Many of the elementary students in Camden's long-troubled public schools wish they attended a different school, according to a survey conducted this year, and more than half of the parents surveyed feel the same way.

Administrators and teachers still struggle to connect with parents about how they can best work together, Camden Superintendent Paymon Rouhanifard told the state Board of Education on Wednesday, and standardized test scores remain largely flat.

But in the roughly 15,000-pupil district, more students graduated from high school this year than last, Rouhanifard said, enrollment in prekindergarten programs is at an all-time high, and students of all ages say they feel safer when going to school.

"We're really pleased with where we are," Rouhanifard told the board at its meeting at the Burlington County Institute of Technology in Westampton. "And we've got a lot of work to do."

It was a familiar refrain from Rouhanifard, who since his 2013 appointment by Gov. Christie has sought to showcase incremental gains while acknowledging the district's challenges.

Rouhanifard reports to the state Board of Education and not Camden's school board, which was downgraded to an advisory role after last year's takeover.

Rouhanifard has about seven months remaining of the ambitious 18-month plan he presented last winter for the district. That plan set goals for improving school safety, facilities, educational quality, parent and family engagement, and the efficiency of the district's central office.

On Wednesday, he reported a 42 percent increase in the number of middle-school students who feel safe outside of their school, and a 34 percent increase for high schoolers. He cited new security cameras and an investment in the Safe Corridors program. The district is working on a five-year plan to address crumbling buildings, he said, and modernize the schools in other ways.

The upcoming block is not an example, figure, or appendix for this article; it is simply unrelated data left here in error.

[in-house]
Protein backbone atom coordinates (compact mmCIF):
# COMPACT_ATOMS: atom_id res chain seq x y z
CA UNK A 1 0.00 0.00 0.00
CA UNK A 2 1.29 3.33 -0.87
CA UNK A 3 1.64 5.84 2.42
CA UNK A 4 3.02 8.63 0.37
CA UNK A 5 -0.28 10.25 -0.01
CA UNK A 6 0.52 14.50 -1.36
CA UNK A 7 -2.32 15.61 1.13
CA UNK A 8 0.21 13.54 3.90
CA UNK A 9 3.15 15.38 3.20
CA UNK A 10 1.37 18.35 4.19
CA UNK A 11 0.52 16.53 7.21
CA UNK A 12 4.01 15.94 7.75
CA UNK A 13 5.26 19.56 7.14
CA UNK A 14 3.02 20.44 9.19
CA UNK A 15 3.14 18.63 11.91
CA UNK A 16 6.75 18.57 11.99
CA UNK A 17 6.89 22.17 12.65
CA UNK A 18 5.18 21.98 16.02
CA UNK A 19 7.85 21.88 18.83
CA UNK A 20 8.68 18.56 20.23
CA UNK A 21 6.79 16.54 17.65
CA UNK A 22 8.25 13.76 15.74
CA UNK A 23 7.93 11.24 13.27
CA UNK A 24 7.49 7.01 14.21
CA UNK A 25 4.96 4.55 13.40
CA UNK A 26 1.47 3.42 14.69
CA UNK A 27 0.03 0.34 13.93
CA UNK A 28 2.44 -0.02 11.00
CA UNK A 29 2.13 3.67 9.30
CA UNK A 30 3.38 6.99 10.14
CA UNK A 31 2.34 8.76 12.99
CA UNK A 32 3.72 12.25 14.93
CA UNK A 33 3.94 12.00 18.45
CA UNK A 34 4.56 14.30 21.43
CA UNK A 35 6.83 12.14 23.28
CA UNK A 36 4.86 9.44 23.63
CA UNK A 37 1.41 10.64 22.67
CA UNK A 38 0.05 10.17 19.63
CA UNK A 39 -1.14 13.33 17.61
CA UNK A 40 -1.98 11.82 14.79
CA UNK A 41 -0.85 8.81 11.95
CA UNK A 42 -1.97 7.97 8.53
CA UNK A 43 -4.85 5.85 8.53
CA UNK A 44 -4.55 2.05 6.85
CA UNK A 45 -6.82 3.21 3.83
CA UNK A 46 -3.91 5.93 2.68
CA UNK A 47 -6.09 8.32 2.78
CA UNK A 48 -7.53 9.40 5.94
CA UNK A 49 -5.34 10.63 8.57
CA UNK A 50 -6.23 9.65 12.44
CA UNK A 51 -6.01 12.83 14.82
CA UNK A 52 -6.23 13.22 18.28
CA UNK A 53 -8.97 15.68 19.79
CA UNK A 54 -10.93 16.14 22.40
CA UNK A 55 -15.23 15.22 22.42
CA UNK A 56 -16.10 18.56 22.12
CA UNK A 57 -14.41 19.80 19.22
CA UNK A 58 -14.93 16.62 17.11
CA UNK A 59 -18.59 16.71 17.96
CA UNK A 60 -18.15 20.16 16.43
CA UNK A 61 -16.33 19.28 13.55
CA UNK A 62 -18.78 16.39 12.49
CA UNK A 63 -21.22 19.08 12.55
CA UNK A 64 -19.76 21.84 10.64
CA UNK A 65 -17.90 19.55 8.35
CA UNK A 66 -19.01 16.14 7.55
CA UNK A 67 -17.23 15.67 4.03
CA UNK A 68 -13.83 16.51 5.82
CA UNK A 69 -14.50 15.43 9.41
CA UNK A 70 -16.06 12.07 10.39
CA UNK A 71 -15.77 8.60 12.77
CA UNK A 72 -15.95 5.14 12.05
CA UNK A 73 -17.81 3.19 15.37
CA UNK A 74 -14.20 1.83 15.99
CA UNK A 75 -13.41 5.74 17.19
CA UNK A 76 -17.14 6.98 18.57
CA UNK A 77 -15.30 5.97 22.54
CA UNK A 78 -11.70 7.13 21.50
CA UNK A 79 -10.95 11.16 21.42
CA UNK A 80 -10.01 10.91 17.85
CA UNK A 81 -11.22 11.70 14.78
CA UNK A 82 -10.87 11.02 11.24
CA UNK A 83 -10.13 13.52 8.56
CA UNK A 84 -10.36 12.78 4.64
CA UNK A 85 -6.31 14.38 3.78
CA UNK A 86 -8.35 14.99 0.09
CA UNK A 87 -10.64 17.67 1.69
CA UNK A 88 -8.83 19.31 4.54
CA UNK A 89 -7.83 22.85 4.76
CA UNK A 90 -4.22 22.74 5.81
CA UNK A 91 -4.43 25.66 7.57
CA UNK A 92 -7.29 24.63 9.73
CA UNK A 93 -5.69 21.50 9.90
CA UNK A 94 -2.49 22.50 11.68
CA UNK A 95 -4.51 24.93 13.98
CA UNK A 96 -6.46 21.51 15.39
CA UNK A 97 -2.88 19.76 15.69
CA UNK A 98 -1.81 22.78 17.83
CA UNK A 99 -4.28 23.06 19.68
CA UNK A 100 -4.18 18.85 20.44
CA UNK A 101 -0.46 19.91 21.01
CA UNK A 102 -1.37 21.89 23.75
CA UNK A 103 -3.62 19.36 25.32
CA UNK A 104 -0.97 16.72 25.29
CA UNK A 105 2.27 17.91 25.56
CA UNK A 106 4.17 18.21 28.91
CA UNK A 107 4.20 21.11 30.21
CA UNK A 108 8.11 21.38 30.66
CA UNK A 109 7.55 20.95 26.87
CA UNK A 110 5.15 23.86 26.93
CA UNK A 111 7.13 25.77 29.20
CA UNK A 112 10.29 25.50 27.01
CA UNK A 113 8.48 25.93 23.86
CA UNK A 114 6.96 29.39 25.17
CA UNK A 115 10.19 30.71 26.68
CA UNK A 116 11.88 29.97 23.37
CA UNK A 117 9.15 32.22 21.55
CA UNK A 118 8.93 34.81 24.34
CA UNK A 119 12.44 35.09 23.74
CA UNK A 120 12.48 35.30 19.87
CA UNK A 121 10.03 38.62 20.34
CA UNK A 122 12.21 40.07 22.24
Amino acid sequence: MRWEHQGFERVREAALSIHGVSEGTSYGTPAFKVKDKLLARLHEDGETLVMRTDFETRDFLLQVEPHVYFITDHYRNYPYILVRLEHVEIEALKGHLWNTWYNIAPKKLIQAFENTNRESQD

Though test scores have not changed substantially, Rouhanifard said, the district has been providing more support than ever to teachers, administrators, and students in the form of coaching, professional development, and mentoring.

Since taking office, he has held frequent meetings with teachers, parents, and families, and brought in Spanish translators to board meetings to work with non-English-speaking parents, he said. That outreach was not reflected in surveys given to parents seeking feedback about the schools; just 25 percent of parents responded to them. "That raises a red flag in my mind," said board member Ronald Butcher. Member Edithe Fulton agreed.

Rouhanifard said the district has been aggressive in going after parents for feedback, passing out surveys at parent-teacher conferences, and knocking on their doors. Many parents in Camden work multiple jobs and struggle to make time for school meetings, he said.

"We're going to continue to try and meet parents where they are," he said.

Under Rouhanifard, the city's charter and "Renaissance" schools have expanded, and he has faced critics who fear that his plans will lead to a dismantling of the traditional public school system. Members of the opposing group Save Camden Schools of NJ, a local branch of a state grassroots organization, have said that charters siphon much-needed funds away from the traditional public schools and that, under the state's control, the district will be privatized.

Keith Benson, a Camden High School teacher and member of the Camden Education Association, said some residents like Rouhanifard on a personal level but fear the state takeover has stripped them of any power in their own district. "People are beginning to warm up to him, but a lot of our concerns are bigger than just him," he said.

Rouhanifard acknowledged his critics Wednesday, but said that as he has continued meeting with educators and parents, he has earned support from additional city residents. In the coming months, he said, he will begin work on the next plan for the district, a process he said would be public and dependent on input from the community.